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Continued: Commentary: Can we love this bridge?

  • Article by: LINDA MACK
  • Last update: October 12, 2007 - 6:50 PM

So, while the design for the new I-35W bridge isn't love at first sight, it's worth another date. Watching it grow from pubescence to maturity, we may develop a lasting relationship.

Linda Mack writes about architecture and design.

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  • Evaluating the new bridge design

    Saturday October 13, 2007

    Architecture critic Linda Mack reviews the new bridge design and talks about where she hopes it goes from here.

  • ROADS NOT TAKEN

    The three bridge designs not selected were also sleek and modern but were less graceful than the Figg design. The selection was made on both aesthetics and other factors, such as experience.

    Ames/Lunda: The design would have blocked the arched profile of the 10th Avenue Bridge from upstream, as seen here. The sheath of piers is inelegant.

    C.S. McCrossan: The design features vertical towers, but the piers underneath are massive and are not integrated with the towers. The 10th Avenue Bridge is in foreground.

    Walsh/American Bridge: Spanish architect Santiago Calatrava offered an alternative to this distracting design, but it was rejected as potentially unsound.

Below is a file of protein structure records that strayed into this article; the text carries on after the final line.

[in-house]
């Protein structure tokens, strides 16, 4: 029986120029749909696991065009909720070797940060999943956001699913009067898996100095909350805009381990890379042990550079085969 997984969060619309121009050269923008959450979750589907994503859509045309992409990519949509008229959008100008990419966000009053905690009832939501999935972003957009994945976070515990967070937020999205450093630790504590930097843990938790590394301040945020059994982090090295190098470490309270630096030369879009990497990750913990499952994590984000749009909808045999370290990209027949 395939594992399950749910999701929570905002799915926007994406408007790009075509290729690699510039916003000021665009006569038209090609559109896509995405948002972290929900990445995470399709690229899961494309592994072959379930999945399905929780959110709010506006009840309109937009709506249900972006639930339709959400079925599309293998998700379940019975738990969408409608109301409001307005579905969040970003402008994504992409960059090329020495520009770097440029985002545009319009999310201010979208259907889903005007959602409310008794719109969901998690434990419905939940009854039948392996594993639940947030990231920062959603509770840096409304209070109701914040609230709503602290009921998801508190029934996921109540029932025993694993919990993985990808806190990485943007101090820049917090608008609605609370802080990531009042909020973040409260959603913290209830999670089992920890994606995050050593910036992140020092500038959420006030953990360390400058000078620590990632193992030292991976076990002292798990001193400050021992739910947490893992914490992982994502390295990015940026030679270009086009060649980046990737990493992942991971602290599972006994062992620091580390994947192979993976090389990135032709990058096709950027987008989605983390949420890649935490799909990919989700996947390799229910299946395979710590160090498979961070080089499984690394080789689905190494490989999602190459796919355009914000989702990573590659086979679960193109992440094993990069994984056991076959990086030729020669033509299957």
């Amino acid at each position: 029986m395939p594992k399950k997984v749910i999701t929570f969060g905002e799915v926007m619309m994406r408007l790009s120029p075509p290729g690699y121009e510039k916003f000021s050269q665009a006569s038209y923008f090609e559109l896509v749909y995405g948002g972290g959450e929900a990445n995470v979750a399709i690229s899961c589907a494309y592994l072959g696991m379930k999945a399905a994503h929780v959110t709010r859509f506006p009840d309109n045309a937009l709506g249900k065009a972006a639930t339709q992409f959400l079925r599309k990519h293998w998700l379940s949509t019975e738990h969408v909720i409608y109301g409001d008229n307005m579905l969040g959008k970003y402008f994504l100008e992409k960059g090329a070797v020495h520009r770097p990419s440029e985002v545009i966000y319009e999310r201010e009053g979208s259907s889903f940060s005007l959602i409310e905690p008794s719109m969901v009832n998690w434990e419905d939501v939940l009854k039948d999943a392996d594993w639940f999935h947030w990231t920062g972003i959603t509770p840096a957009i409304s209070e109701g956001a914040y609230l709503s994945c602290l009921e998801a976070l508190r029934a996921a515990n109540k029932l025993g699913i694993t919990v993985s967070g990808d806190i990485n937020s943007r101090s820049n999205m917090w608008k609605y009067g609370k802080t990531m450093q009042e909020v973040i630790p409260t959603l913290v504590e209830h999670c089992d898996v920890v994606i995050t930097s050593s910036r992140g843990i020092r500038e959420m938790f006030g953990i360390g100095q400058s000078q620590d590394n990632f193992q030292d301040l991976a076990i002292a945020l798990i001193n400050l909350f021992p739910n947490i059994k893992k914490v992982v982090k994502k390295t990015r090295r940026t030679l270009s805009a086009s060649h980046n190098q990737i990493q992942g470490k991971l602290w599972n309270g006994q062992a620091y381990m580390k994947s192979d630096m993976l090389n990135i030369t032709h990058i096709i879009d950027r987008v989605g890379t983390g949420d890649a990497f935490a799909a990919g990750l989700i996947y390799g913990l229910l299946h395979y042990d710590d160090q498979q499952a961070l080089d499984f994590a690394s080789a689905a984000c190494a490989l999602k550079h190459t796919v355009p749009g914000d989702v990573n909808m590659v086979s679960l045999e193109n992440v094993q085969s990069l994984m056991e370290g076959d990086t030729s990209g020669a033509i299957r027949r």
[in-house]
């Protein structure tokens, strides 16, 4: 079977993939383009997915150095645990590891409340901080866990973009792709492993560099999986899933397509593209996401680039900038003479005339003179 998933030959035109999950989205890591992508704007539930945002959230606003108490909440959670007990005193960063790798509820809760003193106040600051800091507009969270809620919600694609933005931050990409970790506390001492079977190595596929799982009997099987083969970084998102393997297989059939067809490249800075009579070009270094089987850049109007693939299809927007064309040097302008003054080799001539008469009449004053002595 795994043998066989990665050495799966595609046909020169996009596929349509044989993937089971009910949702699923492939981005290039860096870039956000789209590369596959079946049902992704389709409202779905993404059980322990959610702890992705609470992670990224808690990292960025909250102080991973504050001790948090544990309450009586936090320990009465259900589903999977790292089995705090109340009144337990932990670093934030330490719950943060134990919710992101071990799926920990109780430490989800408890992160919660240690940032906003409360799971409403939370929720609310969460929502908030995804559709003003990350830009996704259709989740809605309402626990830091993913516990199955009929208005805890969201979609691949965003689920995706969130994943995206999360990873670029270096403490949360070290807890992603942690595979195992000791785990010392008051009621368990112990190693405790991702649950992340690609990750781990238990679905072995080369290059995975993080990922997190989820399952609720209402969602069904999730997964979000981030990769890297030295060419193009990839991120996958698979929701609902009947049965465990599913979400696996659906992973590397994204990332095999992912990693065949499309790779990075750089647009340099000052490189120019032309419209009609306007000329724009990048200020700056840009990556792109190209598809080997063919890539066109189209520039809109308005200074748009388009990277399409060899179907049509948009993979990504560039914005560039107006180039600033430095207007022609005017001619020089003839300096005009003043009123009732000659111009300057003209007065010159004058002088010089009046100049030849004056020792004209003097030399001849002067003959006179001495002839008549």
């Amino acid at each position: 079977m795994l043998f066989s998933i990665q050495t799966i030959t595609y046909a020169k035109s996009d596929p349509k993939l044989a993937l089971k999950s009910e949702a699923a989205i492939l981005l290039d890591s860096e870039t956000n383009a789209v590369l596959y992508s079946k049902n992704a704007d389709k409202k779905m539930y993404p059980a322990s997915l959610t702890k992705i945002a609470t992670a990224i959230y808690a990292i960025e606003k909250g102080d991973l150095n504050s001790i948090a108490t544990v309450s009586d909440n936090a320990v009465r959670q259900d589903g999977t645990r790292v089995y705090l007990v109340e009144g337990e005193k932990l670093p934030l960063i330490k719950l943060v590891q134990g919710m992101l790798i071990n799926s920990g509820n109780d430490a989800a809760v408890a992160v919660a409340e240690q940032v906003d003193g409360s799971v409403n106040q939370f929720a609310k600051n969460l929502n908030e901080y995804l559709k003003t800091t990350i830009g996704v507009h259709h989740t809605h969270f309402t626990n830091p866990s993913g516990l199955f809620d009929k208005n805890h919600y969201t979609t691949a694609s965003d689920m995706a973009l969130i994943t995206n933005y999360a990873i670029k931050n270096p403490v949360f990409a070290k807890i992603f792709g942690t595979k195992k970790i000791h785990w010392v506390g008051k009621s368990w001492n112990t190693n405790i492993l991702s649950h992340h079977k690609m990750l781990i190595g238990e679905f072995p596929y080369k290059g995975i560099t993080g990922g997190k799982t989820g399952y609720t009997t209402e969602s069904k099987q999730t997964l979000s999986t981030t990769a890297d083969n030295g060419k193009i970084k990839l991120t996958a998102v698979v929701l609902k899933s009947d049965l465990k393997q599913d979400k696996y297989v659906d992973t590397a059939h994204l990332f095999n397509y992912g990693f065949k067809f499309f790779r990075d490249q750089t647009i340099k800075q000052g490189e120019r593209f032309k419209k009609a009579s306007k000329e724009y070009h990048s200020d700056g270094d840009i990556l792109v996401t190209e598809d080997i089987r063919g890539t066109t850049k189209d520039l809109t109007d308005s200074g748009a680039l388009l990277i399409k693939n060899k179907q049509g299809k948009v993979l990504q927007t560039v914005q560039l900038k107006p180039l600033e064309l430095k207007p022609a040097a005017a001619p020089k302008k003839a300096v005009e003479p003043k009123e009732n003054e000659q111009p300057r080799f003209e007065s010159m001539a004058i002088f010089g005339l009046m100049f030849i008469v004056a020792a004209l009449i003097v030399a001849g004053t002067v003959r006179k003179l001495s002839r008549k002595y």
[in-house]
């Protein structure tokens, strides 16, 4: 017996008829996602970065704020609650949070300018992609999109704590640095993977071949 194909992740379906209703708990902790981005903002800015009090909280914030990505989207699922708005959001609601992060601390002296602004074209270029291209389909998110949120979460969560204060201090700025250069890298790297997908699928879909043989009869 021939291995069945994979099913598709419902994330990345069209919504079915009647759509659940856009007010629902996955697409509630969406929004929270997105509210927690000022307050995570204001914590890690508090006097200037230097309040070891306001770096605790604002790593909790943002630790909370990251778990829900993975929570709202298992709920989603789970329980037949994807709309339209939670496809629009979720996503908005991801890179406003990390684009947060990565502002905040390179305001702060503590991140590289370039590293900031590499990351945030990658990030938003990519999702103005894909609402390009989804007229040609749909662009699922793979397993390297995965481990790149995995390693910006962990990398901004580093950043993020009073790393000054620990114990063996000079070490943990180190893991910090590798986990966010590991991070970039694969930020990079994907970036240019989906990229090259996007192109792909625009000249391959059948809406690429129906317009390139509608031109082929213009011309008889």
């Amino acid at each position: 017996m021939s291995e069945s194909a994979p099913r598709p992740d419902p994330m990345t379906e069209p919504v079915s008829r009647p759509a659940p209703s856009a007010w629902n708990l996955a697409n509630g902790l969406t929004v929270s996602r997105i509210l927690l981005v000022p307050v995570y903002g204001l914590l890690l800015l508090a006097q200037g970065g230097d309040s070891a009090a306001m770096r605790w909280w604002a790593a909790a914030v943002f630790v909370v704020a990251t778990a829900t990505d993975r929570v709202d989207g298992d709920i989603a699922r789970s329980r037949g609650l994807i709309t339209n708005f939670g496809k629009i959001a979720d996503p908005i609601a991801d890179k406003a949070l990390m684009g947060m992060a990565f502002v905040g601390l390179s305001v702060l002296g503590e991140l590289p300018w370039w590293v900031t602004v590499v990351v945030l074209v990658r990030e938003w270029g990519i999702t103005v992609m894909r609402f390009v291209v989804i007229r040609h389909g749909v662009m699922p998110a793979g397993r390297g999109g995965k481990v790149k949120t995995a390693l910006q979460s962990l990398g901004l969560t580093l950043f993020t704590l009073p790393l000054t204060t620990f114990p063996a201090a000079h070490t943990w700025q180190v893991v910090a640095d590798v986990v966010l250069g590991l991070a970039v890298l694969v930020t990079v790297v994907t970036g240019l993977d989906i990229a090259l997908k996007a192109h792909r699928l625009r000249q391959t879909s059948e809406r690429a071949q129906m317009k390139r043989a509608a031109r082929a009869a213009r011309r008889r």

Source: Minnesota Department of Transportation

    DETAILS OF THE WINNING DESIGN

    The clean lines and 70-foot-high piers of the new I-35W bridge create an unusually light-filled underside. The thin-waisted piers in Option A, shown below, mirror the geometry of the parabolic curve in the bridge. The piers in Option B, below right, curve parallel to the river.

    Pedestrian bridge: Figg has suggested that a pedestrian bridge could be suspended from the piers to link both sides of the Mississippi. It would hang about 60 feet above the river. Its cost is not included in the current budget.

    Observation decks: Platforms on both banks bring people close to the river. Landscape architect Tom Oslund will design this area.

    Gateway monuments: Figg suggested these two options -- a river marker and a water sculpture -- but is open to others.

    Sources: Minnesota Department of Transportation, FIGG

    THE RÉSUMÉ BRIDGES DESIGNED AND BUILT BY FIGG

    Clark Bridge, Alton, Ill.

    Completed Jan. 1994

    Two pylons with cable-stays make a dramatic river crossing.

    Natchez Trace Parkway Arches, Nashville, Tenn.

    Completed May 1994

    This sleek concrete bridge seems to soar.

    Wabasha St. Bridge, St. Paul.

    Completed July 1998

    A Figg bridge designer was part of the team.

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